One potential scenario is that life evolved on the surface when Venus still had oceans, then migrated to the clouds as the planet grew warmer over time. This life would likely be microscopic and perhaps similar to some forms of bacteria that spend part of their lives in the ephemeral clouds on Earth.
Jane Greaves, an astronomer at Cardiff University in Wales and lead author of the new study, knew that the clouds of Venus had been suggested as a potential habitat for life and that phosphine could signal the presence of life on rocky planets. So she put two and two together and set out to search for phosphine in the small band of Venus’ atmosphere that just might be habitable.
“I was specifically looking for signs of life,” she said.
Greaves is a radio astronomer who had worked in the ’80s at Hawaii's James Clerk Maxwell Telescope. In early 2017, she called up Jessica Dempsey, the telescope's site director, and asked if she could do something crazy. Then she presented her plan.
“I said, 'Of course!'” Dempsey said. “You are not going to find what’s possible if you don’t try the impossible.”
Greaves got a total of eight hours of viewing time over five mornings in June 2017, but it wasn’t until the end of 2018 that she was finally able to take a close look at what the telescope had seen. It took several months to tease out a detection of phosphine from the noisy data, but eventually she found it.
Dempsey vividly remembers the day she received an email from Greaves with the detection spectra.
“I just sat there, blinking at the screen,” said Dempsey, who wasn't part of the study team. “When I regained the power of speech, I gave her a call and said, ‘You just blew my mind. Am I really seeing what I think I’m seeing?’”
A second observation in March 2019 with the Atacama Large Millimeter/submillimeter Array in Chile confirmed the discovery.
Greaves' next step was to find phosphine experts who could help her determine whether the gas really did represent a potential sign of life on Venus. A mutual friend led her to scientists at MIT.
“My first reply was, ‘Are you absolutely sure?’” said Sousa-Silva, who had recently written a paper explaining why phosphine could be a biosignature in exoplanet atmospheres. “Because it’s not just weird. It’s really weird.”
Over the next several months, the MIT team explored every chemical process they could think of that had the potential to generate phosphine on Venus without the aid of life.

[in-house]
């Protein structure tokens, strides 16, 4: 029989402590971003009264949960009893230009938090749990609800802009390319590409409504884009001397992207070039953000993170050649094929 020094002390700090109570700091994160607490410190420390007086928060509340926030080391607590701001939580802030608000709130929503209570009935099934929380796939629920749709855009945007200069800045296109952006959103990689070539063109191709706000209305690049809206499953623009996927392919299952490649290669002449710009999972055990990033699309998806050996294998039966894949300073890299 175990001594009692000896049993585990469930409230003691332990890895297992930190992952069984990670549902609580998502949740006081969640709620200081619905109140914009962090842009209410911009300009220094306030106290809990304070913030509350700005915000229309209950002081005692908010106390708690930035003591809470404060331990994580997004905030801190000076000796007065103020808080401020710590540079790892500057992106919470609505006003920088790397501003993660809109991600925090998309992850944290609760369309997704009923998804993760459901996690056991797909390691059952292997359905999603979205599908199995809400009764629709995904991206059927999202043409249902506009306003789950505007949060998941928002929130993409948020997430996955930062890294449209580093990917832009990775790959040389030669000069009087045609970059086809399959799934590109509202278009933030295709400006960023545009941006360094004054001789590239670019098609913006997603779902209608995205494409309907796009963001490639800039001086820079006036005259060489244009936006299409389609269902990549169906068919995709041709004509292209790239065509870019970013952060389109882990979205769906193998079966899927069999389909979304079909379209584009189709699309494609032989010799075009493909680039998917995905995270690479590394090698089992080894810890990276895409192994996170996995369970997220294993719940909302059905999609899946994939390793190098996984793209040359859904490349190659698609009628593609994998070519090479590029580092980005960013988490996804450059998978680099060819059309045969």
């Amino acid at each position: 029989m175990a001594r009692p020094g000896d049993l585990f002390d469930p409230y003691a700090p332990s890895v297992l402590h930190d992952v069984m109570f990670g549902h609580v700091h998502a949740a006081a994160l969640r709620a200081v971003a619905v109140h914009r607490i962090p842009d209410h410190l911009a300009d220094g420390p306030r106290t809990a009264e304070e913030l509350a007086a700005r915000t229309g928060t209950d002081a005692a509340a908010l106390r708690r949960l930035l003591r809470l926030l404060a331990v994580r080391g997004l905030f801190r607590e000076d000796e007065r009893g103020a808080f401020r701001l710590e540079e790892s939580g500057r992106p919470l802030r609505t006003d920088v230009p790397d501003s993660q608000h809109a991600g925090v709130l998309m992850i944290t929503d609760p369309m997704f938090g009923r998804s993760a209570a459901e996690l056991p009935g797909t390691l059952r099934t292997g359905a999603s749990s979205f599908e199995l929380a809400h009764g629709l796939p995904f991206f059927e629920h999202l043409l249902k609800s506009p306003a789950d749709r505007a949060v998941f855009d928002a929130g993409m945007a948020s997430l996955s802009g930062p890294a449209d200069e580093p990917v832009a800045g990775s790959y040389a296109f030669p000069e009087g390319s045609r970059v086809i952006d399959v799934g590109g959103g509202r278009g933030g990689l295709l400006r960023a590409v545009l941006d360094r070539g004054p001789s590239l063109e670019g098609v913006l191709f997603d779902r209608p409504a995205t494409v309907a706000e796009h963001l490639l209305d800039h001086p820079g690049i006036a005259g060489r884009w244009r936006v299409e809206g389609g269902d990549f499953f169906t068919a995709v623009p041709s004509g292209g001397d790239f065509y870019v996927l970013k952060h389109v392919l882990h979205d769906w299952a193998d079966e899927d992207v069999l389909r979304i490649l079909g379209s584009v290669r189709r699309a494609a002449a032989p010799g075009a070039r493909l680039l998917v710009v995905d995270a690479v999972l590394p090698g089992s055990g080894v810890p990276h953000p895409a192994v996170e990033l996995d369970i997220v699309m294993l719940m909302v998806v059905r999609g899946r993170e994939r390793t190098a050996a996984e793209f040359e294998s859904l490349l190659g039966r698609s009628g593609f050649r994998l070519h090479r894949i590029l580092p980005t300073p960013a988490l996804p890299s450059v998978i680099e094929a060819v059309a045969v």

When they incorporated lightning and meteor strikes into their models, they determined that phosphine could be produced on Venus — but only in amounts that were a tiny fraction of what Greaves had found. Besides, phosphine should degrade in the atmosphere, but the steady amount suggests that it's being constantly replenished.
In desperation, they considered whether tectonic activity might have driven the production of the gas.
“We don’t even think that there are tectonics on Venus, but it still seems less crazy than aliens,” Sousa-Silva said.
Ultimately, they could not find a plausible explanation for the presence of phosphine that did not involve some sort of life form.
But that doesn't mean there isn't one, said Matthew Pasek, an astrobiologist at the University of South Florida who was not involved in the work.
“It definitely bears further inquiry,” he said. “My guess would be there is some non-biologic process that is making it, but they certainly found something weird.”
Pasek added that scientists still aren’t sure how life on Earth produces phosphine, or if it is made by organisms at all.
“We believe it is biological, but we don’t have proof of that yet,” he said.
The study's authors agree that there is much more work to be done. They hope their findings will inspire more scientists to study phosphine. They also hope to spend more time characterizing the phosphine on Venus to find clues about how it got there.
Sending a spacecraft to Venus would be helpful. NASA has two Venus missions currently under review.
But all of this will take time. It could take years or even decades to prove conclusively whether there is life in the Venusian clouds, Seager said.
“We have a long road ahead of us,” she said.
This story originally appeared in Los Angeles Times.